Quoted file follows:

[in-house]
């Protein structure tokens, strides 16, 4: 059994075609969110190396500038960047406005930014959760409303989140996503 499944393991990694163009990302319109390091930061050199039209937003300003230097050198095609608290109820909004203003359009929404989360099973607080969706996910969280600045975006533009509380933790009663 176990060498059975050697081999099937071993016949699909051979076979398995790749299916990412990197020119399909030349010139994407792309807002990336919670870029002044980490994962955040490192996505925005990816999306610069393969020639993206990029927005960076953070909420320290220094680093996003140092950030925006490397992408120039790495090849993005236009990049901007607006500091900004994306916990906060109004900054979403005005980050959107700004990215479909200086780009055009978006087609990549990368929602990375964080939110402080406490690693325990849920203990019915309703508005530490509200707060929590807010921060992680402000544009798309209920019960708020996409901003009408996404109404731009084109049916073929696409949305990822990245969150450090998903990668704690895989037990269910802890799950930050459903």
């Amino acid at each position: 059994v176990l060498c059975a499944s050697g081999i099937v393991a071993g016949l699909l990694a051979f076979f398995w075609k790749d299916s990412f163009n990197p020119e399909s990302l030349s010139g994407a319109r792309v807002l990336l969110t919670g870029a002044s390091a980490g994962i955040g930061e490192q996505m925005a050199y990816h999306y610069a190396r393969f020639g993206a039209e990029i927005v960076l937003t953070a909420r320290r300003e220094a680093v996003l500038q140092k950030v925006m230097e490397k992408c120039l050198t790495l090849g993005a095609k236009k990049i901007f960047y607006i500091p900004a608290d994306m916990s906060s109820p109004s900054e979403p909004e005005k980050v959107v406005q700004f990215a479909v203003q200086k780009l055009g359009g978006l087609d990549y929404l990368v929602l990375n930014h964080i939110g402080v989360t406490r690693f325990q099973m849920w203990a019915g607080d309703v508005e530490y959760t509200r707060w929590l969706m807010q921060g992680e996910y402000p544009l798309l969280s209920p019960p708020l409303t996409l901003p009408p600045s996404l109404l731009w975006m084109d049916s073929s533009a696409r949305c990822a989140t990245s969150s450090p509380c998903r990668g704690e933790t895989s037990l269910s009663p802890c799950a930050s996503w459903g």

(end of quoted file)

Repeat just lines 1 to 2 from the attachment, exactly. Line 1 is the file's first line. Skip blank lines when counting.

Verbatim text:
[in-house]
């Protein structure tokens, strides 16, 4: 059994075609969110190396500038960047406005930014959760409303989140996503 499944393991990694163009990302319109390091930061050199039209937003300003230097050198095609608290109820909004203003359009929404989360099973607080969706996910969280600045975006533009509380933790009663 176990060498059975050697081999099937071993016949699909051979076979398995790749299916990412990197020119399909030349010139994407792309807002990336919670870029002044980490994962955040490192996505925005990816999306610069393969020639993206990029927005960076953070909420320290220094680093996003140092950030925006490397992408120039790495090849993005236009990049901007607006500091900004994306916990906060109004900054979403005005980050959107700004990215479909200086780009055009978006087609990549990368929602990375964080939110402080406490690693325990849920203990019915309703508005530490509200707060929590807010921060992680402000544009798309209920019960708020996409901003009408996404109404731009084109049916073929696409949305990822990245969150450090998903990668704690895989037990269910802890799950930050459903």